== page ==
Friday, February 5, 2010

Little Lamb

Sometimes the way he sits, all folded legs and innocent sad face, John and I burst at the seams with laughter.

He's got such a huge rump, too. We tell him all the time, but he doesn't have a complex about it. The rump is probably because of his Labrador genes. The lack of complex about his size is from his you-can't-hurt-me-with-your-mean-words Dalmatian genes.

Thursday, February 4, 2010

Taxes in Hell

My co-worker - I have several of them, but she's the only one like me, (ie: no accounting degree, but the one to whom all the clients go to with questions, and we both think we should get paid more for that reason alone) - suggested that making it through this tax season without booze would make me a saint. That was because I mentioned my goal of trying to get to Valentine's Day without booze, which of course is only ten days away, and already unfathomable, at 10 o'clock this morning.

But the Braeberry Street revision is done, which means I can put it away for awhile (while the Fragments shred it). Partner Gio and I have sent off our babies - Rotullo the merchant and Corda the rope, respectively - into the world, and we can ignore them until they return with news of their success or failure.

I gave my stubborn Achilles tendon three full days off, but then jumped back into my normal running schedule, which according to the latest Runner's World, wasn't the right thing - I should have halved my mileage, and run much slower the first few runs back. Time to pull out the Chi Running book again - I'm hoping its my fault, that I'm landing wrong on my foot. (Lisa? Sammy? Steve C.? Do any of you have problems with that?)

Also, I think the weight training I've started - and the consequent healing of tiny microscopic tears - has sucked all the energy out of my body, even though I hardly did any legs weights the day before. That theory doesn't make complete sense, as my Monday run was fine, even after a grueling session with the trainer on Sunday, but last night was the first time I've ever not been able to run since I started in 2007. I guess we'll find out what happens - I'm trying not to imagine the worst.

And the ice cracked the windshield of John's car. And his school has screwed up his GI bill payment. And...and...and...and I might get a bread machine! That could be super fun.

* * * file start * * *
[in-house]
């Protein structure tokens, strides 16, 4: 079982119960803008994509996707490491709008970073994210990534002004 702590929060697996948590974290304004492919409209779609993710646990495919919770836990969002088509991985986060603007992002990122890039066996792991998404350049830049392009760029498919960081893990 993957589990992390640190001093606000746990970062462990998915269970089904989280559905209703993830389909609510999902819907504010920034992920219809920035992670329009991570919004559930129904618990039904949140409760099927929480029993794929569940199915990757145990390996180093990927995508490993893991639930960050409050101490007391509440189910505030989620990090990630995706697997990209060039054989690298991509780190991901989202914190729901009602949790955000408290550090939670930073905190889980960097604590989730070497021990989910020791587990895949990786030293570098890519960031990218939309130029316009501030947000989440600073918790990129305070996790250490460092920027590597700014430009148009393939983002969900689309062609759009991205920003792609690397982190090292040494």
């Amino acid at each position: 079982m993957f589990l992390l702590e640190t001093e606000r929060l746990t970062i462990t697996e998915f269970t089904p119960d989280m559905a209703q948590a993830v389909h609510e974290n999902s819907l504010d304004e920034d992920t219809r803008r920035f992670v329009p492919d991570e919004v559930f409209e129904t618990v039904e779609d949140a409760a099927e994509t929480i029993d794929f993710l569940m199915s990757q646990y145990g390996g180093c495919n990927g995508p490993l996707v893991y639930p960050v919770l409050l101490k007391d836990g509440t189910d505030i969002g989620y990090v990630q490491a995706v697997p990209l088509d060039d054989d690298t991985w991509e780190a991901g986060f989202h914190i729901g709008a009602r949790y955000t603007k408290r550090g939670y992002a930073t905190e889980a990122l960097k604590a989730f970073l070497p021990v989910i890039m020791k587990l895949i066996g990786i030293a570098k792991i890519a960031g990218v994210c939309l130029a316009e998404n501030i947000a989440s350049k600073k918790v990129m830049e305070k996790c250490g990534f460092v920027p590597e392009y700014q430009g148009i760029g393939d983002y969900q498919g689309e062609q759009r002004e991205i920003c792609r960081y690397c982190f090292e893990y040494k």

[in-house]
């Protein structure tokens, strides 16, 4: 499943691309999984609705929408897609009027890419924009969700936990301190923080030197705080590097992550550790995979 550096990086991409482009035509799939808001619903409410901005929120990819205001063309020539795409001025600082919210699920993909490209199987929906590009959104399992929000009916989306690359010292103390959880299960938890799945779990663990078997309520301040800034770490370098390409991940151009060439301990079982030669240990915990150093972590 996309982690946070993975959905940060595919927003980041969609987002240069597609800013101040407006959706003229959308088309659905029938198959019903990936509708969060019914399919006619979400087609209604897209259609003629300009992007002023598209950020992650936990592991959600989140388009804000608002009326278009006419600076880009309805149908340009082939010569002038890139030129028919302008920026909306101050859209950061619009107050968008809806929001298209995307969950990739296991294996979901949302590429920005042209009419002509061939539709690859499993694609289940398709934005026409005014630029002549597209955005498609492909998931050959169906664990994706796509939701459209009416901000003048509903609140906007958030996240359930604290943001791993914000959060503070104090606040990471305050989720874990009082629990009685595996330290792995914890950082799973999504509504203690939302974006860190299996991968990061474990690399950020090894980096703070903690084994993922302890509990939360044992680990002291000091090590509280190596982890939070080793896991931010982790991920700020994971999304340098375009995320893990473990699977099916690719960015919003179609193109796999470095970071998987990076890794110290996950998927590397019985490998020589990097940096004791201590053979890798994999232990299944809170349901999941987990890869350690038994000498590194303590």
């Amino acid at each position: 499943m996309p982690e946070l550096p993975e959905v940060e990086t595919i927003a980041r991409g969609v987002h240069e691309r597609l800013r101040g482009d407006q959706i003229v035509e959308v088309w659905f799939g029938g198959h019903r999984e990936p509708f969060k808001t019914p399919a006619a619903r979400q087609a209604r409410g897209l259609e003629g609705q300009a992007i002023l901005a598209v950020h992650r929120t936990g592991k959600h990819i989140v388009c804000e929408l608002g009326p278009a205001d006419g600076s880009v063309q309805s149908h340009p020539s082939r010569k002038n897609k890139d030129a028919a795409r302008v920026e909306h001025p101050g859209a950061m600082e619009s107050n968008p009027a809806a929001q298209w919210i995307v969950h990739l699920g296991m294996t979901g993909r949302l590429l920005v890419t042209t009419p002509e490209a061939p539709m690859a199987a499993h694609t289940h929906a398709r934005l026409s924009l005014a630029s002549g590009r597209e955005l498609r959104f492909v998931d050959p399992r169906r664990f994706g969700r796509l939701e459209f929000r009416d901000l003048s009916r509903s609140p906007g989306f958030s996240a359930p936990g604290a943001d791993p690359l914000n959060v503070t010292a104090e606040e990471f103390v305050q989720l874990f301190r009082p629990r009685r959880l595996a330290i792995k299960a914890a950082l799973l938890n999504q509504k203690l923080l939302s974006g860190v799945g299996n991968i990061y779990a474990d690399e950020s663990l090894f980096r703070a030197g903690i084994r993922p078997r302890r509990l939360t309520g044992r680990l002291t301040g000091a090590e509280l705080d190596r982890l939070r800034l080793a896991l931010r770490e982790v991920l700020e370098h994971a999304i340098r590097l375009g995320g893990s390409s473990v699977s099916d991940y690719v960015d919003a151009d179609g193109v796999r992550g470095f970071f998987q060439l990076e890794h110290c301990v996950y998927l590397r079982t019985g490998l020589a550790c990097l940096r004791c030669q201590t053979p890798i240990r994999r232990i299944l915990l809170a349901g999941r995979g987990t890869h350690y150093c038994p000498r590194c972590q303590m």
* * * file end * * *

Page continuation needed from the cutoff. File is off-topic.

Hot chocolate sounds good, with more coffee.

I really want to bake a cake - it's been way too long since the last one. A friend mentioned a caramel cake on facebook; I've never made one of those. Oh, and look at this.

I did make some cookies for John last night by dumping unmeasured amounts of flour, butter, baking soda, salt, sugar, half an egg, ground coffee, cocoa powder & chocolate chips in a bowl, stirring it all together and plopping it on a cookie sheet - the conglomeration made four cookies. He liked them.

Sunday, January 31, 2010


Several hours, a bottle of spray de-icer (not aerosol), and one helpful neighbor later, John managed to get our cars back in working order - just in time for me to meet the trainer at the gym so my muscles can hurt for three more days. Of course now that the possibility of getting out of the house is a reality, I don't want to go out anymore. But we need groceries, and I've been a slug for 3 days now; it will be good for me. Right?

Made a split-tin loaf. It's pretty and white-bready, just like John likes it; very little appeal in that for me (which is good). I like bread full of things like seeds and nuts.

Received the pdf of Destination:Future by email yesterday, which meant I got to read the final version of "The Light Stones." I had a similar reaction to when I read "Skinned" - a few places that made me wince, especially in the beginning. How could I not catch that? How did someone not point out these words used too closely together, with all the crits I'd received on it, the multiple times I'd posted it on OWW? Ultimately, my fault, of course. But I am proud of the second half of the story. I'm proud of the plot, the off-world politics and reality of it all.

What surprised me, though, was my disconnect to Burin; the character emphasis and/or bond I'd like to think most of my writing carries was missing. John disagrees - he thinks it's in this story, too, and holds to the fact that it's the best story I've written yet, flaws and all. But when I read it, I felt nearly indifferent to Burin's story, to her fate. This could also be the fault of my editor side, or me trying not to be bothered by all the things I wish to change, and no longer can.

This led to a conversation about what happens next for Burin. John's convinced she's done for; she has too many injuries, she's never going to get what she wants. But I think she will. She's a fighter, in a way that none of us can really understand - not even me, and I've lived with her longer than anyone else. She's a fighter in a way that I've never been. Maybe there's a part of me that has to believe she'll make it. The way we choose to believe certain things about life, and about succeeding.

Kitty believes I can do anything I want to. Like feed him more.

Just look at those elegant whiskers of his.